This is more apparent when reading in bed or in a crowded train where motion is a bit constrained.

    Still, if you hold with the left hand, you can easily turn pages forward and backward with a single tap of the thumb.
  • Scrolling allows you to fix your eyes on relatively the same spot.

    It's the page that moves, not your eyes. If you turn pages, your gaze will have to travel from the bottom of the previous page back to the top of the next page. 

    For some this could get confusing, specially if a paragraph was split between two pages. Also, dialog quotations from the previous page might be a bit harder to follow.

    Scrolling will allow you to keep the entire paragraph visible at all times.
  • You do not risk accidentally turning pages.

    Given the narrow margins on the sides of the Kindle, it is not uncommon to inadvertently tap the screen and turn the page without intending to. Sure, you can always go back, but it breaks the flow. With a scrolling screen, the worst that can happen is a slight screen movement up or down.
  • Similar to social media, scrolling can be more captivating for some.

    “Only 5 more minutes...”

    And before we know it, an hour has passed. Because scrolling can be such an automatic and less committal action than turning a page, we are arguably drawn to spend more time doing it. Some say that this behavior induces curiosity and a sense of discovery.
  • Auto-scrolling can be even more captivating

    Automatic scrolling can help text move along at a steady pace. It removes most physical action and instead enjoins the user to focus entirely on reading the text.
  • Images can appear gradually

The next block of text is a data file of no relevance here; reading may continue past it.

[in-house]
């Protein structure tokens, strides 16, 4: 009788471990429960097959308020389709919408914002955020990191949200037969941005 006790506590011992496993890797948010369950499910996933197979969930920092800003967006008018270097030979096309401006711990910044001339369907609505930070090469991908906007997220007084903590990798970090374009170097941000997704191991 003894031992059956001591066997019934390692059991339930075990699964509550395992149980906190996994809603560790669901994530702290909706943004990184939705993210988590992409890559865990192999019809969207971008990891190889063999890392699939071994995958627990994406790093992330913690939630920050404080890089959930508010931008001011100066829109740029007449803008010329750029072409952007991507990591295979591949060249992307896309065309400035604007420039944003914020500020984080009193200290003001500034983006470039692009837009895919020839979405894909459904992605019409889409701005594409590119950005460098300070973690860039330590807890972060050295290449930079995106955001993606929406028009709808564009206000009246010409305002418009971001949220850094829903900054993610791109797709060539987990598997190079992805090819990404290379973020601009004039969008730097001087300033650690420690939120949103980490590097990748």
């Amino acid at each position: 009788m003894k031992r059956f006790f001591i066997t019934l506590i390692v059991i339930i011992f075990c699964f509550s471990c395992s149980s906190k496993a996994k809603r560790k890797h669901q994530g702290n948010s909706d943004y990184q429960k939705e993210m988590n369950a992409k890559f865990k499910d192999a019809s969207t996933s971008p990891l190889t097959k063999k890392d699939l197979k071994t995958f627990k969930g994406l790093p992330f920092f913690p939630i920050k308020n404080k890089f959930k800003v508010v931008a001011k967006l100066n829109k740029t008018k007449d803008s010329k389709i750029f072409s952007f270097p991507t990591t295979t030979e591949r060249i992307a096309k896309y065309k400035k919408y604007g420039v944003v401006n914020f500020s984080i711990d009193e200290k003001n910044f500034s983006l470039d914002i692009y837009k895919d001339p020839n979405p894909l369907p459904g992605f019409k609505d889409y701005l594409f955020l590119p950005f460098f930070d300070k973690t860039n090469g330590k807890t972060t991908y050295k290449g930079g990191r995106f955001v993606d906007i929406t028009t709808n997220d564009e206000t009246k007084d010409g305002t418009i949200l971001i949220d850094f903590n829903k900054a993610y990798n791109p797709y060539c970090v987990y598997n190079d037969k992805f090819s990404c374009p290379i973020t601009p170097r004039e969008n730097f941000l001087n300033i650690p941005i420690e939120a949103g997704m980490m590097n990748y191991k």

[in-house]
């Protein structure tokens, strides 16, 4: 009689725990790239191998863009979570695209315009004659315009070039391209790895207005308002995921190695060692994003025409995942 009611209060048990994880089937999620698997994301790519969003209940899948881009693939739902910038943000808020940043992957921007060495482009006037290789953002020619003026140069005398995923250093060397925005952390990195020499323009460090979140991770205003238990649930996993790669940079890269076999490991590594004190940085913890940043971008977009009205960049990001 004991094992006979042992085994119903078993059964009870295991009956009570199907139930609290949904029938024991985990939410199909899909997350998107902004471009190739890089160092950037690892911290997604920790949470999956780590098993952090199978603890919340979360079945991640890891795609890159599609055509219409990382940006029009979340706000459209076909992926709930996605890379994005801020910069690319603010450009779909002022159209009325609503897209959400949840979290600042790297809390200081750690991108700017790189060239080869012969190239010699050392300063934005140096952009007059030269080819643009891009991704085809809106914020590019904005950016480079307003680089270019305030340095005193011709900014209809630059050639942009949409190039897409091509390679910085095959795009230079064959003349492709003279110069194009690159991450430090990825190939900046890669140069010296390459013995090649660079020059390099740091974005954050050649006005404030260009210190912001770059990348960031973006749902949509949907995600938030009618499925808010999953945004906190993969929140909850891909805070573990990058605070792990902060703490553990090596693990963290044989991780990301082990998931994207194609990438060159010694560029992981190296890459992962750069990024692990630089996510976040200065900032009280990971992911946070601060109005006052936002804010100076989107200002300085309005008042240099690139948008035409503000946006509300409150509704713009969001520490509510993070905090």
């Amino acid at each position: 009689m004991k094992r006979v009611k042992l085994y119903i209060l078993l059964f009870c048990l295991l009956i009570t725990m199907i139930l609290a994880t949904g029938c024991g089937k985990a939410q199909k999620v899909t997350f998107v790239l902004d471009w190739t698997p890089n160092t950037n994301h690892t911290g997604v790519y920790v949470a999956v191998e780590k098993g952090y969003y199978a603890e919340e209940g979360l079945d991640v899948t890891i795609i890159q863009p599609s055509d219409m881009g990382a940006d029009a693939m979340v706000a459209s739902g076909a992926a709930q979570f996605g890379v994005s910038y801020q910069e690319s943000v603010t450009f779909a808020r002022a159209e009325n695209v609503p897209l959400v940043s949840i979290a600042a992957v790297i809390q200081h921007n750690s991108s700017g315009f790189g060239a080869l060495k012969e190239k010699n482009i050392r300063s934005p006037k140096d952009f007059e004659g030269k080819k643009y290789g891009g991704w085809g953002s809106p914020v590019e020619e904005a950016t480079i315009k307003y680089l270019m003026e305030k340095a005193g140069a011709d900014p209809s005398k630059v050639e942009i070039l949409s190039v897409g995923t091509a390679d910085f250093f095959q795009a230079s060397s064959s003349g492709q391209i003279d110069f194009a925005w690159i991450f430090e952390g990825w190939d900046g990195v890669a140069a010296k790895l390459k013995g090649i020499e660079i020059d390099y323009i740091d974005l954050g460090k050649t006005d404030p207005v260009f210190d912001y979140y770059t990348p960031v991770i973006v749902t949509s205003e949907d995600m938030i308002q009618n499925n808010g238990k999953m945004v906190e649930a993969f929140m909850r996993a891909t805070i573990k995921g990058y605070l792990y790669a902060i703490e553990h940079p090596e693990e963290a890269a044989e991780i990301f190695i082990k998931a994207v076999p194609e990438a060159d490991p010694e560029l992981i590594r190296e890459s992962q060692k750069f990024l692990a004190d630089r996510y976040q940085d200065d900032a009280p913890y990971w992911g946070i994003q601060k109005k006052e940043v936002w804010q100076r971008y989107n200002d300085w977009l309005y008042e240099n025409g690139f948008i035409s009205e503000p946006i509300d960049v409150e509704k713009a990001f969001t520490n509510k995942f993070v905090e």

Scrolling allows you to move images gradually on and off the screen. Unlike turning pages where the entire image is shown right away. This often causes inconsistent white space between images and text. Especially if the images are of different sizes.

Displaying an image with lots of white space.

In the next section, let's discuss why many people prefer turning pages instead. 

Common reasons people prefer page turning over scrolling

  • Page numbers on the footer are a good measurement of reading progress.

    It is easier to gauge the progress in a book by knowing what page you are on and doing the explicit motion of turning to the next page. Compared to scrolling where the footer is usually removed and the concept of a distinct page is less apparent. 
  • Bookmarks are meant for pages.

    Scrolling makes bookmarks less recognizable. When you return to a bookmark, you'd expect to see the page exactly as you left it. However, you might already be looking at a paragraph further down the page, but a bookmark would link to the top paragraph still visible on the screen.

    This could be a bit confusing.


  • Turning pages can give more spatial landmarks and some kinesthetic feedback.

    Having a predictable page layout can give distinguishable characteristics of how the text is placed on the page. For example, we can recall how far a certain paragraph was from the top of the page. Was there a lot of white space surrounding it? Was it a series of short one liners on the same page?